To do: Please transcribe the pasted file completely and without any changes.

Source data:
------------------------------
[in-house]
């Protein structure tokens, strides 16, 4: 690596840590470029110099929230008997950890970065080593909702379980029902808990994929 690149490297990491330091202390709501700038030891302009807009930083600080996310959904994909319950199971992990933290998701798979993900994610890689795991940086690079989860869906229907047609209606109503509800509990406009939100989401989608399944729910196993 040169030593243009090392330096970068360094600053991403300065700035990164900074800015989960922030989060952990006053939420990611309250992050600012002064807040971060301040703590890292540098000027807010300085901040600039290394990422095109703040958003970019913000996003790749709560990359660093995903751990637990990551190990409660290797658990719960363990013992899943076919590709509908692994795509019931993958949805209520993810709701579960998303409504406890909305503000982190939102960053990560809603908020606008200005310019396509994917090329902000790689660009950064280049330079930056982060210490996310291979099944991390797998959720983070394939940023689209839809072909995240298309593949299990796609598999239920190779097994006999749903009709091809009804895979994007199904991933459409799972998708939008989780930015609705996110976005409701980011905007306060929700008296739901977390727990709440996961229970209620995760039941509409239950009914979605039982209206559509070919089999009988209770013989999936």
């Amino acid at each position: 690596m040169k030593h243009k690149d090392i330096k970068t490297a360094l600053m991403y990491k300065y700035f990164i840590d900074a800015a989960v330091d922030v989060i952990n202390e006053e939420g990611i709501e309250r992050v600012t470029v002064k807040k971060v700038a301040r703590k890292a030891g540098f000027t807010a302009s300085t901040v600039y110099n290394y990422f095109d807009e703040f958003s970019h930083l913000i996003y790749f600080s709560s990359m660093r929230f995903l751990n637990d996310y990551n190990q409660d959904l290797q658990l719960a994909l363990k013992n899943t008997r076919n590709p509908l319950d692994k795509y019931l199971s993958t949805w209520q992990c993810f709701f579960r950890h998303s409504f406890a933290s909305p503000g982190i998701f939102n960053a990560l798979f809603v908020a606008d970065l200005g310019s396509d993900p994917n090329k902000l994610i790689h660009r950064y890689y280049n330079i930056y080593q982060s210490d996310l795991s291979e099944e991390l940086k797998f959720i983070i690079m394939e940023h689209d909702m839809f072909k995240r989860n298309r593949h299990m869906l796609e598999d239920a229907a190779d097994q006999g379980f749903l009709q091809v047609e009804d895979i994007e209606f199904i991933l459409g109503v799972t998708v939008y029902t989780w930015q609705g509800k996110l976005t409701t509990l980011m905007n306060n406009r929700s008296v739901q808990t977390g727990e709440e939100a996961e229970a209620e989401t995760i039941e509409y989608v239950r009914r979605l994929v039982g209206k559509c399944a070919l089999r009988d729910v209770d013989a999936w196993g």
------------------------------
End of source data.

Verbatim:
[in-house]
């Protein structure tokens, strides 16, 4: 690596840590470029110099929230008997950890970065080593909702379980029902808990994929 690149490297990491330091202390709501700038030891302009807009930083600080996310959904994909319950199971992990933290998701798979993900994610890689795991940086690079989860869906229907047609209606109503509800509990406009939100989401989608399944729910196993 040169030593243009090392330096970068360094600053991403300065700035990164900074800015989960922030989060952990006053939420990611309250992050600012002064807040971060301040703590890292540098000027807010300085901040600039290394990422095109703040958003970019913000996003790749709560990359660093995903751990637990990551190990409660290797658990719960363990013992899943076919590709509908692994795509019931993958949805209520993810709701579960998303409504406890909305503000982190939102960053990560809603908020606008200005310019396509994917090329902000790689660009950064280049330079930056982060210490996310291979099944991390797998959720983070394939940023689209839809072909995240298309593949299990796609598999239920190779097994006999749903009709091809009804895979994007199904991933459409799972998708939008989780930015609705996110976005409701980011905007306060929700008296739901977390727990709440996961229970209620995760039941509409239950009914979605039982209206559509070919089999009988209770013989999936």
């Amino acid at each position: 690596m040169k030593h243009k690149d090392i330096k970068t490297a360094l600053m991403y990491k300065y700035f990164i840590d900074a800015a989960v330091d922030v989060i952990n202390e006053e939420g990611i709501e309250r992050v600012t470029v002064k807040k971060v700038a301040r703590k890292a030891g540098f000027t807010a302009s300085t901040v600039y110099n290394y990422f095109d807009e703040f958003s970019h930083l913000i996003y790749f600080s709560s990359m660093r929230f995903l751990n637990d996310y990551n190990q409660d959904l290797q658990l719960a994909l363990k013992n899943t008997r076919n590709p509908l319950d692994k795509y019931l199971s993958t949805w209520q992990c993810f709701f579960r950890h998303s409504f406890a933290s909305p503000g982190i998701f939102n960053a990560l798979f809603v908020a606008d970065l200005g310019s396509d993900p994917n090329k902000l994610i790689h660009r950064y890689y280049n330079i930056y080593q982060s210490d996310l795991s291979e099944e991390l940086k797998f959720i983070i690079m394939e940023h689209d909702m839809f072909k995240r989860n298309r593949h299990m869906l796609e598999d239920a229907a190779d097994q006999g379980f749903l009709q091809v047609e009804d895979i994007e209606f199904i991933l459409g109503v799972t998708v939008y029902t989780w930015q609705g509800k996110l976005t409701t509990l980011m905007n306060n406009r929700s008296v739901q808990t977390g727990e709440e939100a996961e229970a209620e989401t995760i039941e509409y989608v239950r009914r979605l994929v039982g209206k559509c399944a070919l089999r009988d729910v209770d013989a999936w196993g």